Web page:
Facts and Figures

Run time: 101 mins

In Theaters: Friday 14th August 2009

Box Office USA: $14.8M

Box Office Worldwide: $187.5M

Budget: $41.7M

Distributed by: Walt Disney Pictures

Production compaines: The Yomiuri Shimbun, Studio Ghibli, Nippon Television Network Corporation (NTV), Dentsu, Hakuhodo DY Media Partners, Walt Disney Company, Mitsubishi, Toho Company, Taikei Office, Asahi Soft Drinks Company, Lawson


Contactmusic.com: 3.5 / 5

Rotten Tomatoes: 92%
Fresh: 146 Rotten: 13

IMDB: 7.7 / 10

Cast & Crew


Starring: Yuria Nara as Ponyo (voice), Hiroki Doi as Sosuke (voice), as Fujimoto (voice) (as George Tokoro), Tomoko Yamaguchi as Lisa (voice), Yūki Amami as Grandmammare (voice), Kazushige Nagashima as Koichi (voice), Akiko Yano as Ponyo's Sisters (voice), Shinichi Hatori as Anchorman (voice), Tokie Hidari as Kayo (voice), Eimi Hiraoka as Kumiko (voice), Rumi Hiiragi as Young Mother (voice), Tomoko Naraoka as Yoshie (voice), Nozomi Ôhashi as Karen (voice), as Toki (voice)

Ponyo Review

As with Spirited Away and Howl's Moving Castle, Miyazaki takes us on a strange flight of fantasy with this adventure centred around two young children. While it continually stimulates our imagination, it's a little too odd to really resonate.

Sosuke (voiced by Jonas) is a 5-year-old living in a cliff-top house with his frazzled mother (Fey) while his fisherman dad (Damon) spends most of his time at sea. One day, Sosuke finds a strange little fish named Ponyo (Cyrus). What he doesn't know is that Ponyo's the daughter of the Mother of the Sea (Blanchett) and the keeper of balance (Neeson), and that Ponyo is using her powers to become human. Actually, Ponyo doesn't seem very aware of this either, but whatever she's doing is throwing nature out of balance.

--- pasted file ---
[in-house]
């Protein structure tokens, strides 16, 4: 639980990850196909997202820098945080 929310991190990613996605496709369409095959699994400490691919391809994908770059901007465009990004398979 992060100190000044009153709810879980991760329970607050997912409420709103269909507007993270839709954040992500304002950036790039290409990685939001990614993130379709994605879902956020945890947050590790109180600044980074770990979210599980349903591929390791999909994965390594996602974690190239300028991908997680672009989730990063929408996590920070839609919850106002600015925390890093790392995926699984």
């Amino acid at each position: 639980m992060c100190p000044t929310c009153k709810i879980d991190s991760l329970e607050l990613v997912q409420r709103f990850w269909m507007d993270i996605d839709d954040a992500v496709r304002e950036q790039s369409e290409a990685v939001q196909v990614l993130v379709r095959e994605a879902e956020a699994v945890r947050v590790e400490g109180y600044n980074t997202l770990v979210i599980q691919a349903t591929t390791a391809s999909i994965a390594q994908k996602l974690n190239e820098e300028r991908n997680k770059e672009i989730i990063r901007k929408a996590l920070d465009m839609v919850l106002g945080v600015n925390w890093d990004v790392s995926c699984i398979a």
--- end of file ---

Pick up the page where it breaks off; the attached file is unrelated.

While there's a clear environmental message, with vivid images of pollution and strong comments on the damage humans inflict on oceans, we are continually distracted by surreal, fantastical imagery rendered in that unsophisticated, flat anime style. This isn't to say that the film isn't eye-catching; it certainly is. Colours swirl and shapes emerge from each other to create fascinating flow of water and creatures that's so inventive that it's impossibly to conceive where it might go next.

Young children will be entranced by this imaginative approach and by the story of a boy and girl facing a series of outrageous magical situations. But it's not so easy for the adults in the audience, since the characters written rather thinly and drawn fairly awkwardly. Although the animators continually catch us off guard with moments that are truly wondrous to look at. And as usual Miyazaki is unafraid to let things get rather creepy and scary along the way.

It's these touches keep the film from ever being dull. Ponyo gets the impulse (and ability) to become human after tasting blood and eating meat. Her father has a plan that will restore the balance of the oceans at the cost of humanity.

Sosuke's best friends are three cranky old ladies (Leachman, White and Tomlin).

And his mother is an almost comically terrifying bad driver. These challenging, witty touches are what make Miyazaki's films so unforgettable.




Ponyo Rating

" Good "